Chattanooga gets $4.57 million federal grant for EV management system
Chattanooga was awarded a $4.57 million federal grant Wednesday for an integrated, smart transportation management system for electric vehicles so drivers can find charging stations.
Mina Sartipi — director of the Center for Urban Informatics and Progress, one of the city’s partners in the project — said she was excited to learn about the grant, especially since matching funds from municipal and industry partners bring the total investment to $9.2 million.
“This is a three-year plan,” Sartipi, a graduate-level faculty member at the University of Tennessee at Chattanooga’s College of Engineering and Computer Science, said Wednesday in a phone interview. “This will make Chattanooga the largest urban test bed for smart transportation.”
Chattanooga’s system, dubbed the End-to-End Decision Support System for Integrated Smart Electric Grid and Transportation System Management, will accelerate the deployment of clean transportation, according to Sartipi and federal officials.
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The project will enable networkwide coverage to provide personalized data that can link electric vehicle users to available charging stations, and it will have other uses, too.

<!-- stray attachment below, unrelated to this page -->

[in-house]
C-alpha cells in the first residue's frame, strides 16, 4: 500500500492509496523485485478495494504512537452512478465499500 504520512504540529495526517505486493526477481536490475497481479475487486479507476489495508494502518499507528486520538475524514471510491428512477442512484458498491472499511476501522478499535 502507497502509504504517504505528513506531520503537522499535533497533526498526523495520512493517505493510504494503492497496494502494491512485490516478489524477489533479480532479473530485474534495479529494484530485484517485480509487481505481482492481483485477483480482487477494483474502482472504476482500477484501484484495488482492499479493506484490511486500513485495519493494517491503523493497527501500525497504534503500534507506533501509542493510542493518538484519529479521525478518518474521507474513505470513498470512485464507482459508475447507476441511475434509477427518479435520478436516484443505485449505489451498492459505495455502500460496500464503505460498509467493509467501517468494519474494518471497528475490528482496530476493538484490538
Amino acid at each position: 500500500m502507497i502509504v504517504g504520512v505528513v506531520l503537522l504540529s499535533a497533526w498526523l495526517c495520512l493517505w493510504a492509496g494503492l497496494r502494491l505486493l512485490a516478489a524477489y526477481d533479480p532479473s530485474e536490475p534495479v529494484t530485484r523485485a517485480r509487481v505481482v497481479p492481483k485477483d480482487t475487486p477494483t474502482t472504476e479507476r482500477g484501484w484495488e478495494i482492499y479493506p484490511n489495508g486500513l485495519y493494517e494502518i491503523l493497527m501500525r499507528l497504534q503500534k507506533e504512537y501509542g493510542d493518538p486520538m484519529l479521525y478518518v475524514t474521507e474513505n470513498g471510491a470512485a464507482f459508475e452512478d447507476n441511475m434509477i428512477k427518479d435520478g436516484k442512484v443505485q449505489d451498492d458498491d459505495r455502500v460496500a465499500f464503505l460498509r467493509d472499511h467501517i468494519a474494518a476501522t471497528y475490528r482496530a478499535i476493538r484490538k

The city’s new system is funded by the U.S. Department of Transportation’s Federal Highway Administration’s Advanced Transportation and Congestion Management Technologies Deployment grant. The money will pay to deploy advanced technologies to help drivers locate and manage access to charging stations.
The federal program this year awarded grants valued at $45.2 million to 10 projects using advanced intelligent transportation systems technologies that will improve mobility and safety, provide multimodal transportation options and support underserved communities, federal officials said Wednesday in a news release.
The city already has a test bed of technology in the “Smart Grid” along the M.L. King Boulevard corridor, and that gives the plan a starting point, Sartipi said. Early on in its use in 2019, the cameras and sensors along the corridor were able to detect not only traffic movement but even jaywalkers and cars that veered into the bike lane.
“The goal for this is to be able to expand the test beds that, currently, we have in the city of Chattanooga to monitor the traffic and improve the traffic management system,” Sartipi said.
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